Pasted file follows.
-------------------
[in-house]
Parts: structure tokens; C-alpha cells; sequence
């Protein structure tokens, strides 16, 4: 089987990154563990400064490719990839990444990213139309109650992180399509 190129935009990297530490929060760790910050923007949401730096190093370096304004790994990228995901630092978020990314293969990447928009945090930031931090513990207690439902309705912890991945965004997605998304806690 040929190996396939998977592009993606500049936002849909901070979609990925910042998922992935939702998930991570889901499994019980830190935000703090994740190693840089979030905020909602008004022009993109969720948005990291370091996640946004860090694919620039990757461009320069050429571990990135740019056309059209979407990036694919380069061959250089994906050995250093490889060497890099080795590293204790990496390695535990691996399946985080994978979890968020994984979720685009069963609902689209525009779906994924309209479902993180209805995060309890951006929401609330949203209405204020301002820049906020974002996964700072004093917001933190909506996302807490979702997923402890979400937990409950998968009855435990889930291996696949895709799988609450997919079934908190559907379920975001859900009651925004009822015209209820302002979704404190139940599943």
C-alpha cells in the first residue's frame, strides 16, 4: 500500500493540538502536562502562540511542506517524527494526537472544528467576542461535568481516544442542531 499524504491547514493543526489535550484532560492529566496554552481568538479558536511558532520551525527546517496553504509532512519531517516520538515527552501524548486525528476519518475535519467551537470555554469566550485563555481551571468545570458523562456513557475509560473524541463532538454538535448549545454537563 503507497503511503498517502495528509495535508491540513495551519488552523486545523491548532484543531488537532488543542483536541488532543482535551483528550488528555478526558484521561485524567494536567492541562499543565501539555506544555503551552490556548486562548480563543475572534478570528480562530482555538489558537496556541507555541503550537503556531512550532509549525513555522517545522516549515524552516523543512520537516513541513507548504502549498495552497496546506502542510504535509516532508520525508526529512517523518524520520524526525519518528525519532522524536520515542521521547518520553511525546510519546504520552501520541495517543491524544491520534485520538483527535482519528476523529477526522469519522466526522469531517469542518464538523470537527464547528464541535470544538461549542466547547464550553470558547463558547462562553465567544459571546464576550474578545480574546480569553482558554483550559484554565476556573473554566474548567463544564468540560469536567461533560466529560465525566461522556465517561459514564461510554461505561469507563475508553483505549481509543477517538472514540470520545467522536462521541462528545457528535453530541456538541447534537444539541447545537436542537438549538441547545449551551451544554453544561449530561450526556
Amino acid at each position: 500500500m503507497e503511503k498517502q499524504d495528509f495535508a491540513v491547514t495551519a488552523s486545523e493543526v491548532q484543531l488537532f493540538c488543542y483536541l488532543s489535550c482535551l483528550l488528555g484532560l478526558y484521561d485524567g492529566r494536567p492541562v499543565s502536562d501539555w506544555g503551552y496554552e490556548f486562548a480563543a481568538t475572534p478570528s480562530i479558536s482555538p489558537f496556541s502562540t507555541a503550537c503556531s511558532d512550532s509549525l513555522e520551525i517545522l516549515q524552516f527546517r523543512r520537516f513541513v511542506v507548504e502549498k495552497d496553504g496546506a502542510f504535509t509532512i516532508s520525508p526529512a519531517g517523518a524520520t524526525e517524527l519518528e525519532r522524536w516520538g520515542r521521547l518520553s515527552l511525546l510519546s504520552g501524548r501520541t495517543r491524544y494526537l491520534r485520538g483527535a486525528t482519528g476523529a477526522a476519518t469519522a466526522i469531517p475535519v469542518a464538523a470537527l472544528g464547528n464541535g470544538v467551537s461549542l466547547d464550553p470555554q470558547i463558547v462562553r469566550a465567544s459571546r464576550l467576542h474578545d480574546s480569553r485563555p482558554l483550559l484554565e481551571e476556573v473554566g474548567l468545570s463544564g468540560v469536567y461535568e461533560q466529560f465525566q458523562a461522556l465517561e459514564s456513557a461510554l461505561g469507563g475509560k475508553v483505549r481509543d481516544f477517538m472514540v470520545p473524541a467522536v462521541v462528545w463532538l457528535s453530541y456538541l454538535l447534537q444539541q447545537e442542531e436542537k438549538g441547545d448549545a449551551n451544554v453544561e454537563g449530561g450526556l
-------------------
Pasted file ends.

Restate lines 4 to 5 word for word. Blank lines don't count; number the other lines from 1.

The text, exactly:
C-alpha cells in the first residue's frame, strides 16, 4: 500500500493540538502536562502562540511542506517524527494526537472544528467576542461535568481516544442542531 499524504491547514493543526489535550484532560492529566496554552481568538479558536511558532520551525527546517496553504509532512519531517516520538515527552501524548486525528476519518475535519467551537470555554469566550485563555481551571468545570458523562456513557475509560473524541463532538454538535448549545454537563 503507497503511503498517502495528509495535508491540513495551519488552523486545523491548532484543531488537532488543542483536541488532543482535551483528550488528555478526558484521561485524567494536567492541562499543565501539555506544555503551552490556548486562548480563543475572534478570528480562530482555538489558537496556541507555541503550537503556531512550532509549525513555522517545522516549515524552516523543512520537516513541513507548504502549498495552497496546506502542510504535509516532508520525508526529512517523518524520520524526525519518528525519532522524536520515542521521547518520553511525546510519546504520552501520541495517543491524544491520534485520538483527535482519528476523529477526522469519522466526522469531517469542518464538523470537527464547528464541535470544538461549542466547547464550553470558547463558547462562553465567544459571546464576550474578545480574546480569553482558554483550559484554565476556573473554566474548567463544564468540560469536567461533560466529560465525566461522556465517561459514564461510554461505561469507563475508553483505549481509543477517538472514540470520545467522536462521541462528545457528535453530541456538541447534537444539541447545537436542537438549538441547545449551551451544554453544561449530561450526556
Amino acid at each position: 500500500m503507497e503511503k498517502q499524504d495528509f495535508a491540513v491547514t495551519a488552523s486545523e493543526v491548532q484543531l488537532f493540538c488543542y483536541l488532543s489535550c482535551l483528550l488528555g484532560l478526558y484521561d485524567g492529566r494536567p492541562v499543565s502536562d501539555w506544555g503551552y496554552e490556548f486562548a480563543a481568538t475572534p478570528s480562530i479558536s482555538p489558537f496556541s502562540t507555541a503550537c503556531s511558532d512550532s509549525l513555522e520551525i517545522l516549515q524552516f527546517r523543512r520537516f513541513v511542506v507548504e502549498k495552497d496553504g496546506a502542510f504535509t509532512i516532508s520525508p526529512a519531517g517523518a524520520t524526525e517524527l519518528e525519532r522524536w516520538g520515542r521521547l518520553s515527552l511525546l510519546s504520552g501524548r501520541t495517543r491524544y494526537l491520534r485520538g483527535a486525528t482519528g476523529a477526522a476519518t469519522a466526522i469531517p475535519v469542518a464538523a470537527l472544528g464547528n464541535g470544538v467551537s461549542l466547547d464550553p470555554q470558547i463558547v462562553r469566550a465567544s459571546r464576550l467576542h474578545d480574546s480569553r485563555p482558554l483550559l484554565e481551571e476556573v473554566g474548567l468545570s463544564g468540560v469536567y461535568e461533560q466529560f465525566q458523562a461522556l465517561e459514564s456513557a461510554l461505561g469507563g475509560k475508553v483505549r481509543d481516544f477517538m472514540v470520545p473524541a467522536v462521541v462528545w463532538l457528535s453530541y456538541l454538535l447534537q444539541q447545537e442542531e436542537k438549538g441547545d448549545a449551551n451544554v453544561e454537563g449530561g450526556l